Polity Protects the Pulpit

by Zachary Groff | July 7, 2023

Image Use: Konstantin Yuganov via Adobe Stock; modified with text

After the 50th General Assembly of the Presbyterian Church in America (PCA), I had the unique privilege to spend 8.5 hours in my car with a founding father of the denomination. Dr. Joseph A. Pipa, Jr. and I made the long drive from Memphis to Greenville with much to talk about. We discussed our various interactions with friends, former classmates and (his) students, and the business of the Assembly.

At some point before I introduced my travel companion to Buc-ee’s for the first time, Dr. Pipa reflected on a felicitous feature of denominational health evidenced at this year’s Assembly. He remarked upon the impressive competencies and capabilities of many of the young pastors who took to the microphone to make floor speeches. He celebrated the rising generation’s knowledgeable, confident, and effective engagement with church polity and deliberation.

However, he did not stop there in his reflection. What he said next stuck in my mind as we made the trek home. The best I can do at this point is a paraphrase because I was driving, and not taking notes, at the time. Dr. Pipa said something along the lines of, “As happy as I am about how competent these men are in their polity, I certainly hope that they are at least as competent and adequately prepared to preach effectively as we all get back to the real work of ministry.” There is profound wisdom here for those of us who are increasingly interested and engaged in matters of polity.

I believe that Dr. Pipa’s point was that church government is subordinate to the worship of God. Rightly regulated church government exists for the sake of rightly regulated corporate worship. Because the ministry of the Word is a necessary part of corporate worship (a matter discussed at one point during the deliberations of the Assembly), our polity exists for the sake of preaching. In other words, polity serves preaching and is subordinate to it. How so? Specifically, polity protects the pulpit, and it does so in at least two ways.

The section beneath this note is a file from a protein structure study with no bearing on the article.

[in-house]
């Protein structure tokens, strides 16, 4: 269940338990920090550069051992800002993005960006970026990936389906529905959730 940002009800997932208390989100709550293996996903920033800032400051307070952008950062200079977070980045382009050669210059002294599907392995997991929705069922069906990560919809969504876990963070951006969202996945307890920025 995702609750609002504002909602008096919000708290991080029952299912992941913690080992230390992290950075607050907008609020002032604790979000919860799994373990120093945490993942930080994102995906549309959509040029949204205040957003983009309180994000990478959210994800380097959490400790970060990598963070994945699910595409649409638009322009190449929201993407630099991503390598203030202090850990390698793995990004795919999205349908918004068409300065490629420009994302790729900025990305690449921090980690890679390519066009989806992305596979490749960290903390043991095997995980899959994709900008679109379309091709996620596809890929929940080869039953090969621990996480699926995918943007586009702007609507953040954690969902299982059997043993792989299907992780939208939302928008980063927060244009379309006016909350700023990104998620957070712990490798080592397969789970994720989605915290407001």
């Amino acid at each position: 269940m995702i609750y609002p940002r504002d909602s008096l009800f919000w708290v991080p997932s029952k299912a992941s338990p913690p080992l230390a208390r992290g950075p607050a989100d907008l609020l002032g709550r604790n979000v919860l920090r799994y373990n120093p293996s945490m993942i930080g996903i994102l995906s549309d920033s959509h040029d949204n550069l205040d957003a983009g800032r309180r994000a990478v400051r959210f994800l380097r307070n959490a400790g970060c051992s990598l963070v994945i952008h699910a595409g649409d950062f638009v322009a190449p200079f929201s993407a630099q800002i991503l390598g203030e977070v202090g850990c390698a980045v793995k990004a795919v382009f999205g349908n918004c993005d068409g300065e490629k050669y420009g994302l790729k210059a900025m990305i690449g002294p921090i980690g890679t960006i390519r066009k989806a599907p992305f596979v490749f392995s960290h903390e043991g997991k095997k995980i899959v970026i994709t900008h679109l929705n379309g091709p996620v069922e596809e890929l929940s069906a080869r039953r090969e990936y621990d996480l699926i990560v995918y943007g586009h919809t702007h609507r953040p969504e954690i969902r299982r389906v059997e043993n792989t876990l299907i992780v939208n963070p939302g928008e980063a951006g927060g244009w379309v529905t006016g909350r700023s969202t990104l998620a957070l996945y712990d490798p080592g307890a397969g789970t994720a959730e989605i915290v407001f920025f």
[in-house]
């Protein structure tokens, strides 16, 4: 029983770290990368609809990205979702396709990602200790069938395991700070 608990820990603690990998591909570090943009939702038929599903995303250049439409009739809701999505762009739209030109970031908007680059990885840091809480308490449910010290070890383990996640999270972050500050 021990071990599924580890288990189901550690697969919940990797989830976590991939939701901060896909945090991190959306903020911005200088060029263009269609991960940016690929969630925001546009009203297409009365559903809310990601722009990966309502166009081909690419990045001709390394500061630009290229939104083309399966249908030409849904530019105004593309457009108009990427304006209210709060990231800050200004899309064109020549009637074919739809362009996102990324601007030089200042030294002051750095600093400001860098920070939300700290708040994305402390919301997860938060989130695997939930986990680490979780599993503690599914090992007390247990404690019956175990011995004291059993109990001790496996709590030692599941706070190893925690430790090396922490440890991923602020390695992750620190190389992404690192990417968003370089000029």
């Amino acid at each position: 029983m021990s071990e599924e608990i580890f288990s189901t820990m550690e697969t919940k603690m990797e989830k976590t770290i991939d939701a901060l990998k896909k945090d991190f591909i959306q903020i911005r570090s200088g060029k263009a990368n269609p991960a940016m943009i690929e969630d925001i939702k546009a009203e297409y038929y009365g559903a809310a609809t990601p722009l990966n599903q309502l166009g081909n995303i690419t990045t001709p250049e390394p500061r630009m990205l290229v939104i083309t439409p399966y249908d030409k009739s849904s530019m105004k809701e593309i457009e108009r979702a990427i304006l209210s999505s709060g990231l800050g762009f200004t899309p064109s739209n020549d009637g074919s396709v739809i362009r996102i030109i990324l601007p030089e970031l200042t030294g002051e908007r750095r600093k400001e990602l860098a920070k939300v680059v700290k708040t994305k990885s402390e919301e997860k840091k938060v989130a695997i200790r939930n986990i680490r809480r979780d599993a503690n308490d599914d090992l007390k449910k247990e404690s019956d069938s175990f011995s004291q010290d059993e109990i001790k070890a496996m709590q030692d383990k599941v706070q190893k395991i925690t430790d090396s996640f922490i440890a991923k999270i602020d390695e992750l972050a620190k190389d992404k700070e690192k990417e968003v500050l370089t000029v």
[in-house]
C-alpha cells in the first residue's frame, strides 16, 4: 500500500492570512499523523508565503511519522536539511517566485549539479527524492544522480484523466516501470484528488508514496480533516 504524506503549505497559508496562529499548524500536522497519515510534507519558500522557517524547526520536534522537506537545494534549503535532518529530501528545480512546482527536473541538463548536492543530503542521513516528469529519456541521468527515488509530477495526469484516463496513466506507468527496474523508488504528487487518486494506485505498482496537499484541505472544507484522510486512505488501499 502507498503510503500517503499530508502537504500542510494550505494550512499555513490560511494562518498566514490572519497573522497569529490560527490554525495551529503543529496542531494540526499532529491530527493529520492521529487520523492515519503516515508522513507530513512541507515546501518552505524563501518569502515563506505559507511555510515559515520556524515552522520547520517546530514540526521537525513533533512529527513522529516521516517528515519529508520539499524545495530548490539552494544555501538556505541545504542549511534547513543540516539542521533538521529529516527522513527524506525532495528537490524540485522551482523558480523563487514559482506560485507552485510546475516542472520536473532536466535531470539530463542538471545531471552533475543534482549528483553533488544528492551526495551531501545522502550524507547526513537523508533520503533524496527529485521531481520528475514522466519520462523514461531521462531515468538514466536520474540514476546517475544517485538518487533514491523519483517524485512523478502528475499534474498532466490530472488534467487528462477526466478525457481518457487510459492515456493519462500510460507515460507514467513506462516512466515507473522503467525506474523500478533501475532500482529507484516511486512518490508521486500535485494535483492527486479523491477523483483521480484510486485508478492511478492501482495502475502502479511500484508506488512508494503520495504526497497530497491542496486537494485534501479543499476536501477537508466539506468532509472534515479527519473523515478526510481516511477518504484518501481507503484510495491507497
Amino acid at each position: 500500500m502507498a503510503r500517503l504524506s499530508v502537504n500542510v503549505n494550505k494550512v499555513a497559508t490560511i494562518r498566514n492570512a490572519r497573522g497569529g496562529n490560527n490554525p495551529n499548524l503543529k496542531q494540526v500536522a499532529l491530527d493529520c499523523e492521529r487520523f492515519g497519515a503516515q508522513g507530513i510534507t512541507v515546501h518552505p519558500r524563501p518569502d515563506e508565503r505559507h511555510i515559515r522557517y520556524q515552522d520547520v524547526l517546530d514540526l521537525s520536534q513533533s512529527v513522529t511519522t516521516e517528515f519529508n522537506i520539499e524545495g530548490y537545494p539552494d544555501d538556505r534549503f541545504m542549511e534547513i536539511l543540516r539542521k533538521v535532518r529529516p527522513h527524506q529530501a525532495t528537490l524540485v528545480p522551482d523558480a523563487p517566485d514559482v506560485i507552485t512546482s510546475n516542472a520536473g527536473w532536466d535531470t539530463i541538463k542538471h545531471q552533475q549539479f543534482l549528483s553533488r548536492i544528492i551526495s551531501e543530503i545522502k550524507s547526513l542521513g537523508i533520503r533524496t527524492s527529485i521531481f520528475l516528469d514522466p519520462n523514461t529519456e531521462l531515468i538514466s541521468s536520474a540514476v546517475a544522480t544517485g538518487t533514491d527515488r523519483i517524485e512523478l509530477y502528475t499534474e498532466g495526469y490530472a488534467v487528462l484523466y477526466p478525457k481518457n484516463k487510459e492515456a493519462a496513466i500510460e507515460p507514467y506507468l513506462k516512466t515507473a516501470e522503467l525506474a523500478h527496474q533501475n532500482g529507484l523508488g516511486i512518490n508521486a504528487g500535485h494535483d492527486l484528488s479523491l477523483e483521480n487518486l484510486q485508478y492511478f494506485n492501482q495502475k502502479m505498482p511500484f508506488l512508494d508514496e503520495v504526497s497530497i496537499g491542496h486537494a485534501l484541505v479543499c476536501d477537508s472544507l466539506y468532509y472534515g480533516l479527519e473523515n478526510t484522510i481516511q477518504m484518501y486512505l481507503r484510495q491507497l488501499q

In the first place, polity protects the pulpit from those who would otherwise abuse the God-ordained means of grace for their own advantage. The Apostle Paul pointedly charged the elders in Ephesus, “Be on guard for yourselves and for all the flock, among which the Holy Spirit has made you overseers, to shepherd the church of God which He purchased with His own blood” (Acts 20:28). Why would Paul be so urgent and emphatic in his last words to these beloved brothers and co-laborers in the gospel ministry? The immediately following verses give to us the answer. “I know that after my departure savage wolves will come in among you, not sparing the flock; and from among your own selves men will arise, speaking perverse things, to draw away the disciples after them. Therefore be on the alert” (Acts 20:29-31a). The office of Elder is one that is eminently concerned with protecting the pulpit from abusers, characterized by Paul in Acts 20:29 as “savage wolves,” echoing Christ’s warning against “false prophets” as “ravenous wolves” dressed “in sheep’s clothing” (Matthew 7:15). Thus, the PCA’s Book of Church Order (BCO) is primarily concerned with thoroughly examining and trying men for gospel ministry (in Part I – Form of Government) and especially concerned with the proper administration of church discipline (Part II – The Rules of Discipline).